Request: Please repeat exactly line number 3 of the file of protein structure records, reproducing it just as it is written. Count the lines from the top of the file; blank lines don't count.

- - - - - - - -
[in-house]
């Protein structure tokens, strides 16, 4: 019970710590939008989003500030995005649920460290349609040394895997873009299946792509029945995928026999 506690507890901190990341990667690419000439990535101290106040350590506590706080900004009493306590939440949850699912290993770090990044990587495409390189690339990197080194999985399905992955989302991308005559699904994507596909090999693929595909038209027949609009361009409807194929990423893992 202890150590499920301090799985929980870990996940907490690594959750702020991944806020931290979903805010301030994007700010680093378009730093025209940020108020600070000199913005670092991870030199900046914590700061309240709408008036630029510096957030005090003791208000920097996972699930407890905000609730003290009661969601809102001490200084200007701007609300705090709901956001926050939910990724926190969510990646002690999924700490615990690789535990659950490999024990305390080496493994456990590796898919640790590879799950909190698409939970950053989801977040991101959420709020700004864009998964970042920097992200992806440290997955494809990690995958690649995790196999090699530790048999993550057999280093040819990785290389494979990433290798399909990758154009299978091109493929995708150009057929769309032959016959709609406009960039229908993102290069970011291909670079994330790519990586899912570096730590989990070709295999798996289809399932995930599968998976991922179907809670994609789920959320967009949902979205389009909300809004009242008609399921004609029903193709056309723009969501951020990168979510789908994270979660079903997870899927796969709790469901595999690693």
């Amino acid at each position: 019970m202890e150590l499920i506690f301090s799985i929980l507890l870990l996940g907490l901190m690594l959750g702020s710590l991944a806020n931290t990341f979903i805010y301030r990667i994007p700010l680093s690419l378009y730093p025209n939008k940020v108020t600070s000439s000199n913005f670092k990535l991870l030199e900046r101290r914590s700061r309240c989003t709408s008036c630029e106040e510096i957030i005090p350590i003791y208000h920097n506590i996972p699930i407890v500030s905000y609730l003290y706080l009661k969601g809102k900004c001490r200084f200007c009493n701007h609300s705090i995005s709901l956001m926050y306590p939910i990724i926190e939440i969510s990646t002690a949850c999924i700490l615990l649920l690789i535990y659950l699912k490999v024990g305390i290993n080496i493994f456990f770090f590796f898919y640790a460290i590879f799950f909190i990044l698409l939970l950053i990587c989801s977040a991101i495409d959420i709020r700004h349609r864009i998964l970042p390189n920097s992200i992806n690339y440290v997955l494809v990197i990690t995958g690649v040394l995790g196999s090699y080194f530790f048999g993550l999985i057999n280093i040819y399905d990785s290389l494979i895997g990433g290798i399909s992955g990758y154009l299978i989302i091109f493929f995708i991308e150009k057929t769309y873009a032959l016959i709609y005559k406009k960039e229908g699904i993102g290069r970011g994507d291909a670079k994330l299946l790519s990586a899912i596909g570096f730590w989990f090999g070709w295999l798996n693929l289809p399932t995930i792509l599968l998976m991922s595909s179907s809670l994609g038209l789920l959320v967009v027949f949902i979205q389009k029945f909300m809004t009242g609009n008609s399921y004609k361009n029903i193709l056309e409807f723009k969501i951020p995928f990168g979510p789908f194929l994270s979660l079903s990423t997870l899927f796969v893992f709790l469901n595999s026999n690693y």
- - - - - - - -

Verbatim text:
């Amino acid at each position: 019970m202890e150590l499920i506690f301090s799985i929980l507890l870990l996940g907490l901190m690594l959750g702020s710590l991944a806020n931290t990341f979903i805010y301030r990667i994007p700010l680093s690419l378009y730093p025209n939008k940020v108020t600070s000439s000199n913005f670092k990535l991870l030199e900046r101290r914590s700061r309240c989003t709408s008036c630029e106040e510096i957030i005090p350590i003791y208000h920097n506590i996972p699930i407890v500030s905000y609730l003290y706080l009661k969601g809102k900004c001490r200084f200007c009493n701007h609300s705090i995005s709901l956001m926050y306590p939910i990724i926190e939440i969510s990646t002690a949850c999924i700490l615990l649920l690789i535990y659950l699912k490999v024990g305390i290993n080496i493994f456990f770090f590796f898919y640790a460290i590879f799950f909190i990044l698409l939970l950053i990587c989801s977040a991101i495409d959420i709020r700004h349609r864009i998964l970042p390189n920097s992200i992806n690339y440290v997955l494809v990197i990690t995958g690649v040394l995790g196999s090699y080194f530790f048999g993550l999985i057999n280093i040819y399905d990785s290389l494979i895997g990433g290798i399909s992955g990758y154009l299978i989302i091109f493929f995708i991308e150009k057929t769309y873009a032959l016959i709609y005559k406009k960039e229908g699904i993102g290069r970011g994507d291909a670079k994330l299946l790519s990586a899912i596909g570096f730590w989990f090999g070709w295999l798996n693929l289809p399932t995930i792509l599968l998976m991922s595909s179907s809670l994609g038209l789920l959320v967009v027949f949902i979205q389009k029945f909300m809004t009242g609009n008609s399921y004609k361009n029903i193709l056309e409807f723009k969501i951020p995928f990168g979510p789908f194929l994270s979660l079903s990423t997870l899927f796969v893992f709790l469901n595999s026999n690693y």